The Encyclopedia of Science
by David Darling
The Encyclopedia of Science is an on-line A-to-Z of science. The goal is to provide a comprehensive source of information covering all aspects of contemporary science, mathematics, and technology, including historical data and biographies.
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by Catherine E. Snow, Kenne A. Dibner - National Academies Press
The book studies the role of science literacy in public support of science. It synthesizes the available research literature on science literacy, makes recommendations on the need to improve the understanding of scientific research in the US.
by F. James Rutherford, Andrew Ahlgren - Oxford University Press
This book is about science literacy. 'Science for All Americans' consists of a set of recommendations on what understandings and ways of thinking are essential for all citizens in a world shaped by science and technology ...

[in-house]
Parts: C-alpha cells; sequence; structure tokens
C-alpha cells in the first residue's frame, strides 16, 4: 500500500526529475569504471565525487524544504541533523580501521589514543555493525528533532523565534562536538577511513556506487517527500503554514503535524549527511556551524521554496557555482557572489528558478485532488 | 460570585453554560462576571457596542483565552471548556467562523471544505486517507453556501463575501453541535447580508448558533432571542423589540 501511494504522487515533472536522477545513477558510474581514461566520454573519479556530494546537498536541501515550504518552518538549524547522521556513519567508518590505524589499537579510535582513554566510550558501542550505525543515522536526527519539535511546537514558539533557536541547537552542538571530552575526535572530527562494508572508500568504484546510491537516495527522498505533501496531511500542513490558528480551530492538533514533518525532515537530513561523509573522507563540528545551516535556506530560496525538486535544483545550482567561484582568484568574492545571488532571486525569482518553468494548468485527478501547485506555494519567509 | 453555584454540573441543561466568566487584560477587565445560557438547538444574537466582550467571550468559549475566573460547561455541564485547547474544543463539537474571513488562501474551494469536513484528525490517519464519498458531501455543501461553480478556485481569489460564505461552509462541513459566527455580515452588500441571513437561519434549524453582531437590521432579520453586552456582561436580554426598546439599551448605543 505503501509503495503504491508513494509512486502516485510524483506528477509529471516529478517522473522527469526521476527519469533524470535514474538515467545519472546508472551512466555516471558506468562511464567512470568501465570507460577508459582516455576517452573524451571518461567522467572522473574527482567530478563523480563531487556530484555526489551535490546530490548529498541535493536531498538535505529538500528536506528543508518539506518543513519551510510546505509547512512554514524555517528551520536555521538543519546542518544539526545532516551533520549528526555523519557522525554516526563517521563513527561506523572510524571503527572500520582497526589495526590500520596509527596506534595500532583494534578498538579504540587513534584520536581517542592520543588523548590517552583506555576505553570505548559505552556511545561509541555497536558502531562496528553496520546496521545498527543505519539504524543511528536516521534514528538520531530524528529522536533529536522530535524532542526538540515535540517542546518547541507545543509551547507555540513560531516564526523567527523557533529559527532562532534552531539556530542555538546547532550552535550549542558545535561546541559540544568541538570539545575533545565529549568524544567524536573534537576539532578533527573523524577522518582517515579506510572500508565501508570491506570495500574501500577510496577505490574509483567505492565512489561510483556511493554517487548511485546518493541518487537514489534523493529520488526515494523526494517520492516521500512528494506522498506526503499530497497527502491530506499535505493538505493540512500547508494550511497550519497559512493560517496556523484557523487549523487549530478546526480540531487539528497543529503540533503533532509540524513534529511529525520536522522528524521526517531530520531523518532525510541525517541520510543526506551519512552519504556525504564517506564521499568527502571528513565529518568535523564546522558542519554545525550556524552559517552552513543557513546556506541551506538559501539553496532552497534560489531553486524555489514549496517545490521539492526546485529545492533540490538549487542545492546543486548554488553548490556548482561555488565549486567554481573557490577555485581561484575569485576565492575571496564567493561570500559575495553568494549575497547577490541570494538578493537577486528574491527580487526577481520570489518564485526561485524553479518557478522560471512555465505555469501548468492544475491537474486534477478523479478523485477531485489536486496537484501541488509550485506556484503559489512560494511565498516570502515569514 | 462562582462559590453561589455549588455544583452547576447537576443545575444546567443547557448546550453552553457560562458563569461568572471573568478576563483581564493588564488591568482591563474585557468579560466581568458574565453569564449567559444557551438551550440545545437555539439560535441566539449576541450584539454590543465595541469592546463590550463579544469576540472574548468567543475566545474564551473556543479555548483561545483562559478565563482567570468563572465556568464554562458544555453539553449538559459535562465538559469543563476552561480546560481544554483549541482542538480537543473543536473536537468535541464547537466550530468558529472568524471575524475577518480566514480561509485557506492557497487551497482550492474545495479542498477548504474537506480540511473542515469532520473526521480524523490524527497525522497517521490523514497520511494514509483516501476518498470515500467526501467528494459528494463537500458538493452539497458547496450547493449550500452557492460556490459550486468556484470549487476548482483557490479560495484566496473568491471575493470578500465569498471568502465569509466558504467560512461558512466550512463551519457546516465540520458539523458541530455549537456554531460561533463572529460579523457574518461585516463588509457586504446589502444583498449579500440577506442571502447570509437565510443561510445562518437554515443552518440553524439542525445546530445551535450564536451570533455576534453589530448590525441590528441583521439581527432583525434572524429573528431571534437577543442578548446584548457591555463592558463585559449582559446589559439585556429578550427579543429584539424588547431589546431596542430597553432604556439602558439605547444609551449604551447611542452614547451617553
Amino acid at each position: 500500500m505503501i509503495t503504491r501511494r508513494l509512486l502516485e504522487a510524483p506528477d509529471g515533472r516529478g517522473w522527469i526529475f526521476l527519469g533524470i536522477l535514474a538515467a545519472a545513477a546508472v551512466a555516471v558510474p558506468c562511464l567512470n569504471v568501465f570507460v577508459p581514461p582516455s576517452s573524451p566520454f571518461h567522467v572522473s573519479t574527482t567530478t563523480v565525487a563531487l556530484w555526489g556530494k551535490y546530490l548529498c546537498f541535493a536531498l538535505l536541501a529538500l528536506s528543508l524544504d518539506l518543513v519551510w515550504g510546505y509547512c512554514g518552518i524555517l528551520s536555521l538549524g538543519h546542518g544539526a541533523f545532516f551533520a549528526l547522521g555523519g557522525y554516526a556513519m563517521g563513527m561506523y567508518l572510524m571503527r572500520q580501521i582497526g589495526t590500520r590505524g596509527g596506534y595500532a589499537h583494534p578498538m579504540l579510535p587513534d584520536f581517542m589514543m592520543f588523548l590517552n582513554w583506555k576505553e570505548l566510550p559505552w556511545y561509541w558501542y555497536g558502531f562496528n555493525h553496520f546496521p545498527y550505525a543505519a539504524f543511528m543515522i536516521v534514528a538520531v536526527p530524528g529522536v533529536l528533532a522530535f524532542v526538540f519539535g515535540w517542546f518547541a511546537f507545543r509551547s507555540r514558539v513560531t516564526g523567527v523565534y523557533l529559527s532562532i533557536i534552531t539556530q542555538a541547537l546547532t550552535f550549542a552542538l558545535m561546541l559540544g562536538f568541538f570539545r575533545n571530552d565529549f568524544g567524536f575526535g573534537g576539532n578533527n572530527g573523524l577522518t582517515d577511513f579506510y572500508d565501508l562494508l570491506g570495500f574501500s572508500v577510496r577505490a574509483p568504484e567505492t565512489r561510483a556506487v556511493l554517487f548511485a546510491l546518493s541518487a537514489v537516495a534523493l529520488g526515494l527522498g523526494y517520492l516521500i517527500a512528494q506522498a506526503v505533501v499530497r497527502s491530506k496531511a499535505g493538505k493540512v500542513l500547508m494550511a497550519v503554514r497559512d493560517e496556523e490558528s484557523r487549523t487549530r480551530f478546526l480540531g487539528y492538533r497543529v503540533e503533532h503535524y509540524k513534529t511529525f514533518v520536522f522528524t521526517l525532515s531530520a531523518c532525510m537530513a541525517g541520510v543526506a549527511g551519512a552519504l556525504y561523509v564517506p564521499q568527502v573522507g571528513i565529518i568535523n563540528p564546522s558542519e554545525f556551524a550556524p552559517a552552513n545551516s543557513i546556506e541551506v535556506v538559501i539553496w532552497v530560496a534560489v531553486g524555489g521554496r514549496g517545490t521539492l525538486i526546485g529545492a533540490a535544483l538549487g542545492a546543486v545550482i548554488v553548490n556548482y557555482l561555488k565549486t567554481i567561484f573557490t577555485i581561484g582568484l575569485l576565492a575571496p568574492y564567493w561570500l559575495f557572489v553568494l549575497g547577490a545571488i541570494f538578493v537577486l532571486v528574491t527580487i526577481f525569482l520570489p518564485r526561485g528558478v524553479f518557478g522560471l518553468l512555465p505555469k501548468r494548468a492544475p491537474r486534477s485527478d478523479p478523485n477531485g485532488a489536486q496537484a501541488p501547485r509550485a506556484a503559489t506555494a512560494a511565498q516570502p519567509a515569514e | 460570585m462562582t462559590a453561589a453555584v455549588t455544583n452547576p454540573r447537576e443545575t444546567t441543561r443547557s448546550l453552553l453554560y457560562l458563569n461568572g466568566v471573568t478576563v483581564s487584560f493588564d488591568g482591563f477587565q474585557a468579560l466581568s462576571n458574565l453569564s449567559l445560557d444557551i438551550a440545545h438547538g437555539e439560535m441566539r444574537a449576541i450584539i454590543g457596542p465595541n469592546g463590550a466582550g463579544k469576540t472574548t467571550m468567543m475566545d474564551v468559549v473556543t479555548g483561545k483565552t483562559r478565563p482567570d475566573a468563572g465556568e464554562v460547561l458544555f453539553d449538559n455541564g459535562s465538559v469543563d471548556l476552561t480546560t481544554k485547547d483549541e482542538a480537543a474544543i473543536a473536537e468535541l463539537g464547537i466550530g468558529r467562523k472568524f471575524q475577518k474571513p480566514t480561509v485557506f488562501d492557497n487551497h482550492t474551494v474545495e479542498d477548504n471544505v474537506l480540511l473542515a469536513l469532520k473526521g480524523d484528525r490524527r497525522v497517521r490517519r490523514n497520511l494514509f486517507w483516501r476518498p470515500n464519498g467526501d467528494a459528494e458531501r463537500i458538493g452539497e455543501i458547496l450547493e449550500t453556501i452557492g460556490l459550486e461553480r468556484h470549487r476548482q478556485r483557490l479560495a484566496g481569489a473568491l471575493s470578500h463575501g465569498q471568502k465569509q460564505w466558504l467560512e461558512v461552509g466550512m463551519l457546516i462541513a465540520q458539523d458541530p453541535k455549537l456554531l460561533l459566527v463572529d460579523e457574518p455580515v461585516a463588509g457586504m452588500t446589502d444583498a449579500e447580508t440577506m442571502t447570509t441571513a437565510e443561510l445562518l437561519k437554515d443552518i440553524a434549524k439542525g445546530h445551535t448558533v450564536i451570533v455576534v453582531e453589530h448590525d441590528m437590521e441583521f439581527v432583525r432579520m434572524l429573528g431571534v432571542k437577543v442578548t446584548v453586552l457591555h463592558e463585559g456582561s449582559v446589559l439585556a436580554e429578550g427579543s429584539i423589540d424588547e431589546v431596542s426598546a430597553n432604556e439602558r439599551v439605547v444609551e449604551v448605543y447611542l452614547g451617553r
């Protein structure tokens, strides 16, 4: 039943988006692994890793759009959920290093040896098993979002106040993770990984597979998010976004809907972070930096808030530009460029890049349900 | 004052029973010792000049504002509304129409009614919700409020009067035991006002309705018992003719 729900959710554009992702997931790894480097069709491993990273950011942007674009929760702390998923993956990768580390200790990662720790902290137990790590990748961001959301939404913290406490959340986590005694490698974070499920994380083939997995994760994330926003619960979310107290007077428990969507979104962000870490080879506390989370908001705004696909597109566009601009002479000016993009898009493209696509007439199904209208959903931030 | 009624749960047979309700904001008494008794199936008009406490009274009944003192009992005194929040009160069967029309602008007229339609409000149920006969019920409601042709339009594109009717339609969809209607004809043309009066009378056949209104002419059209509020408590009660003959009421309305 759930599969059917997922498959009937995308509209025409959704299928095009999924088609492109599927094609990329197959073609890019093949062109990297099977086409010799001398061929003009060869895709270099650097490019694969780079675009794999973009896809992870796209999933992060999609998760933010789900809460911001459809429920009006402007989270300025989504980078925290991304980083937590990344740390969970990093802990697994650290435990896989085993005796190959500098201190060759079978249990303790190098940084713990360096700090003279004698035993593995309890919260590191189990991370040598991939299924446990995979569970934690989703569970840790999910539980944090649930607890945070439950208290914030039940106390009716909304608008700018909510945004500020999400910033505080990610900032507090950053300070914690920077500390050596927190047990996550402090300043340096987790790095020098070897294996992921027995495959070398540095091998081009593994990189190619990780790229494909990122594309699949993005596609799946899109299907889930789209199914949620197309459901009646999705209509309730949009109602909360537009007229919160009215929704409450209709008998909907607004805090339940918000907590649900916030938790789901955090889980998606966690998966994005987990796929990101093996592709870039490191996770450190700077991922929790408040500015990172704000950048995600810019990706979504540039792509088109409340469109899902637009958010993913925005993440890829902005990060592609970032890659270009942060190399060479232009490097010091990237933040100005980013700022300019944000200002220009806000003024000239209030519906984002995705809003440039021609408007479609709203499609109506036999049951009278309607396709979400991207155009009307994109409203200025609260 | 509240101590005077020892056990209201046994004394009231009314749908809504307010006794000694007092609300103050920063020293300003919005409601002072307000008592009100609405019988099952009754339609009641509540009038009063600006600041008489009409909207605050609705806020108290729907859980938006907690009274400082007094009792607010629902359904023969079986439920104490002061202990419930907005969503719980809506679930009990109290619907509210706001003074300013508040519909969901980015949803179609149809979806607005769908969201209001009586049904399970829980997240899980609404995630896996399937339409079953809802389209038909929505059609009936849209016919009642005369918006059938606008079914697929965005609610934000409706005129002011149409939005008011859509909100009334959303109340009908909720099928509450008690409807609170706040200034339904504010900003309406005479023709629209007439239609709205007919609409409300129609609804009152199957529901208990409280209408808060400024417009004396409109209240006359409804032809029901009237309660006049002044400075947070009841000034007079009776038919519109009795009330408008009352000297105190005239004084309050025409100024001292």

by Nicholas Rescher - University of Pittsburgh Press
Perfected science is but an idealization that provides a useful contrast to highlight the limited character of what we do and can attain. Rescher's discussion focuses on the question: what are the theoretical limits on science?
by G. E. R. Lloyd - University of California Press
Lloyd's masterly book offers a fascinating and persuasive picture of ancient Greek scientists at work, a complex analysis involving a wide range of issues. Lloyd handles the labyrinthine and often problematic evidence with delicacy and skill.